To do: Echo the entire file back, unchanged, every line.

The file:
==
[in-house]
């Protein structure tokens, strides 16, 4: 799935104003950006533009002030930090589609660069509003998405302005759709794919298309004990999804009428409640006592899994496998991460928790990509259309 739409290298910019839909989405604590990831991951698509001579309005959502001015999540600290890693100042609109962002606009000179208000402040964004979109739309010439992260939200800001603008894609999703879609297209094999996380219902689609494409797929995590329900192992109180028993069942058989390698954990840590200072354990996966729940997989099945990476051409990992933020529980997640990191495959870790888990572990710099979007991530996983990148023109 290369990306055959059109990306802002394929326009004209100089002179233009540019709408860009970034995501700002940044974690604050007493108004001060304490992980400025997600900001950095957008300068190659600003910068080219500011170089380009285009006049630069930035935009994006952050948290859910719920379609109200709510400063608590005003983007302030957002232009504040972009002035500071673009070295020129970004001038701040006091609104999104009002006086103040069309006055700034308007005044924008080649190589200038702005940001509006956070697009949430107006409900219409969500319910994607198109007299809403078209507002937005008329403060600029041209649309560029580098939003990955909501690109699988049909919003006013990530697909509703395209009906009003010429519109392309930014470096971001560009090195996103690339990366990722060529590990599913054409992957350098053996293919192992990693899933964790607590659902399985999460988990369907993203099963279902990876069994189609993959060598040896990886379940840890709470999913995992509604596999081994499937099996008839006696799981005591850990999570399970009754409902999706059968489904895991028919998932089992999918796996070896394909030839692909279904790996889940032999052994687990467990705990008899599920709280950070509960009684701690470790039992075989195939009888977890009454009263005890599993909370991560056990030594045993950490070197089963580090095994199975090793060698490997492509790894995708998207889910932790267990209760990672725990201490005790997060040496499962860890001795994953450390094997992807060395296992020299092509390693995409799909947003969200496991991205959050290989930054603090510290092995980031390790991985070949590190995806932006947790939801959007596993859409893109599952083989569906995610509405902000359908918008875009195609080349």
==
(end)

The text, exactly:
[in-house]
């Protein structure tokens, strides 16, 4: 799935104003950006533009002030930090589609660069509003998405302005759709794919298309004990999804009428409640006592899994496998991460928790990509259309 739409290298910019839909989405604590990831991951698509001579309005959502001015999540600290890693100042609109962002606009000179208000402040964004979109739309010439992260939200800001603008894609999703879609297209094999996380219902689609494409797929995590329900192992109180028993069942058989390698954990840590200072354990996966729940997989099945990476051409990992933020529980997640990191495959870790888990572990710099979007991530996983990148023109 290369990306055959059109990306802002394929326009004209100089002179233009540019709408860009970034995501700002940044974690604050007493108004001060304490992980400025997600900001950095957008300068190659600003910068080219500011170089380009285009006049630069930035935009994006952050948290859910719920379609109200709510400063608590005003983007302030957002232009504040972009002035500071673009070295020129970004001038701040006091609104999104009002006086103040069309006055700034308007005044924008080649190589200038702005940001509006956070697009949430107006409900219409969500319910994607198109007299809403078209507002937005008329403060600029041209649309560029580098939003990955909501690109699988049909919003006013990530697909509703395209009906009003010429519109392309930014470096971001560009090195996103690339990366990722060529590990599913054409992957350098053996293919192992990693899933964790607590659902399985999460988990369907993203099963279902990876069994189609993959060598040896990886379940840890709470999913995992509604596999081994499937099996008839006696799981005591850990999570399970009754409902999706059968489904895991028919998932089992999918796996070896394909030839692909279904790996889940032999052994687990467990705990008899599920709280950070509960009684701690470790039992075989195939009888977890009454009263005890599993909370991560056990030594045993950490070197089963580090095994199975090793060698490997492509790894995708998207889910932790267990209760990672725990201490005790997060040496499962860890001795994953450390094997992807060395296992020299092509390693995409799909947003969200496991991205959050290989930054603090510290092995980031390790991985070949590190995806932006947790939801959007596993859409893109599952083989569906995610509405902000359908918008875009195609080349």